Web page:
WASHINGTON (Reuters) - President Donald Trump said on Thursday his administration planned to require immigrants seeking asylum in the United States to come into the country through a legal port of entry, pushing a hard line on immigration ahead of elections next week.
The president’s remarks, five days before U.S. voters determine which party will control Congress and state governorships across the country, drew immediate criticism as an effort to generate fear and energize his political base.
“Migrants seeking asylum will have to present themselves lawfully at a port of entry,” Trump told reporters at the White House, painting a caravan of migrants traveling from Central America toward the United States as a dangerous threat.
“Those who choose to break our laws and enter illegally will no longer be able to use meritless claims to gain automatic admission into our country,” he said.
It was not clear whether the plan would pass legal muster, although Trump, who sought to use immigration as an issue to motivate Republican voters in the 2016 presidential race and now ahead of the Nov. 6 elections, said it would. He added that an executive order was in the process of being finalized, but provided few details.
Federal law provides that any immigrant in the United States may apply for asylum, regardless of whether he or she enters the country through a designated port of entry.
Trump has ramped up his tough stance on illegal immigration in recent days. He deemed the group of migrants from Central America a threat to Americans. It is made up of people who have left poverty and violence at home and are heading slowly through Mexico toward the U.S. border. Trump referred to the movement as an “invasion.”
Mexico on Wednesday put the size of the caravan that left Honduras in mid-October at 2,800 to 3,000 people. Other caravans have since followed.
The president, who has ordered U.S. troops to the border with Mexico, also suggested rock-throwing by migrants would be treated as equivalent to gun usage.
“They want to throw rocks at our military, our military fights back. We’re going to consider, and I told them to consider it a rifle. When they throw rocks like they did at the Mexico military police, I say: Consider it a rifle,” Trump said.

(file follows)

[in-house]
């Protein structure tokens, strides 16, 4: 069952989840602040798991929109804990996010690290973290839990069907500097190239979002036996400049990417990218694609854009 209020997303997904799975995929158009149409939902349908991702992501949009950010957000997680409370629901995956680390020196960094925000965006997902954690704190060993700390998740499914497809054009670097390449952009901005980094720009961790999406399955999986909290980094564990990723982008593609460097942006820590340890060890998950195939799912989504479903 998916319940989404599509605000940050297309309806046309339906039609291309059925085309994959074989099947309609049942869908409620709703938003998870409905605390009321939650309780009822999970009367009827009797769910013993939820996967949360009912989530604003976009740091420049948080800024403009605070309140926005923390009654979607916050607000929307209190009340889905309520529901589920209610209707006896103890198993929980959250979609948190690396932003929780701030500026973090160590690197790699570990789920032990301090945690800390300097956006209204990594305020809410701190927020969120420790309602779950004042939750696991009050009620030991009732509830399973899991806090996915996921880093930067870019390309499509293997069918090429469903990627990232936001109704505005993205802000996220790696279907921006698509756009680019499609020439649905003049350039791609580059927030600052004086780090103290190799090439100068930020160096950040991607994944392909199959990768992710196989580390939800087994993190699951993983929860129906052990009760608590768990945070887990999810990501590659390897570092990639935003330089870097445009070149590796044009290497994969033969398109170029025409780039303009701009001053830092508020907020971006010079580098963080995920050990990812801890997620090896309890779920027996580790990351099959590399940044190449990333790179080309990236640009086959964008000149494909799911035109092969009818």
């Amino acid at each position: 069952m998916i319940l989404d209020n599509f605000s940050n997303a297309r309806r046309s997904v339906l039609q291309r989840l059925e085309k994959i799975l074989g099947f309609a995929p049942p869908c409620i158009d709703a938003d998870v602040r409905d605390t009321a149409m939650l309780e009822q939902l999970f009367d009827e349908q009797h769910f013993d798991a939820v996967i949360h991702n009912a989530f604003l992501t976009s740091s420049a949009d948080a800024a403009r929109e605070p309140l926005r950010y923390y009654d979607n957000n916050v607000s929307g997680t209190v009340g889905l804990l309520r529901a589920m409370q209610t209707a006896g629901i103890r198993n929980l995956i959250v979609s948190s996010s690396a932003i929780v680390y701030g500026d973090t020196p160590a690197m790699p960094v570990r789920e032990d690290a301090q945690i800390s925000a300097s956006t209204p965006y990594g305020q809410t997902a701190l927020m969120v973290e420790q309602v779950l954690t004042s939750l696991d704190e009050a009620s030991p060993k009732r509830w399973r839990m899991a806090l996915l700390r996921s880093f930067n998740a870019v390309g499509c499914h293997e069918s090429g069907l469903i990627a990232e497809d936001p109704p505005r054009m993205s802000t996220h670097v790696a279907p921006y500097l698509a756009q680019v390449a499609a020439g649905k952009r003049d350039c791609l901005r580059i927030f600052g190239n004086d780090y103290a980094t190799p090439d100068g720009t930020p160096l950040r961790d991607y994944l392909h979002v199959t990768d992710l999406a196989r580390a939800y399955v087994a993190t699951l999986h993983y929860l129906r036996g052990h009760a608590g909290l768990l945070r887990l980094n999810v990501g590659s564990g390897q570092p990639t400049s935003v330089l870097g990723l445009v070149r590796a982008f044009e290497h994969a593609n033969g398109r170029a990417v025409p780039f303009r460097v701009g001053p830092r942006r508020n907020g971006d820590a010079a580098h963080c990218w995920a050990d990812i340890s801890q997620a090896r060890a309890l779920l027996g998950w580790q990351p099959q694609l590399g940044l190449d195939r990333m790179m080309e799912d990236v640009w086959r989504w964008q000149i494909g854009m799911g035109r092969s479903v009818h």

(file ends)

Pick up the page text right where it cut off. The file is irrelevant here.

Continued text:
A Pentagon spokesman, Lieutenant Colonel Jamie Davis, declined to discuss specifics on the military’s potential use of force, but said that U.S. troops “always have the inherent right of self-defense.”
‘ABSURD AS IT IS CRUEL’
Critics said the president was stoking fear ahead of the elections, in which Trump’s Republicans are battling to keep their congressional majorities.
“President Trump’s attempt to paint peaceful families seeking asylum as a national security threat is as absurd as it is cruel,” said advocacy group Human Rights First in a statement. “The president is fear mongering to score political points ahead of a contentious election at the expense of people’s lives.”
The American Civil Liberties Union said: “If he plans at some point to prohibit people from applying for asylum between the ports of entry, that plan is illegal.”
Republican Senator Chuck Grassley, an ally of the president and head of the powerful Senate Judiciary Committee, said in a letter to the secretaries of the Department of Homeland Security and the State Department that his office had received information that several members of the caravan had “significant criminal histories.”
Trump said on Wednesday the United States could send as many as 15,000 troops to the border to confront the migrant caravan, more than twice the number previously disclosed by defense officials.
A U.S. defense official said about 100 active-duty troops arrived on the border at McAllen, Texas, on Thursday.
Republican lawmakers and other Trump supporters have applauded the deployment. But critics argue Trump has manufactured a crisis for the U.S. military to address.
Trump also said this week he would seek to scrap the constitutional right of citizenship for U.S.-born children of noncitizens and illegal immigrants. Such an action would face a likely legal challenge.
Reporting by Jeff Mason and Roberta Rampton; Additional reporting by Makini Brice, Kristina Cooke, Lisa Lambert, Idrees Ali and Tom Hals; Editing by Peter Cooney
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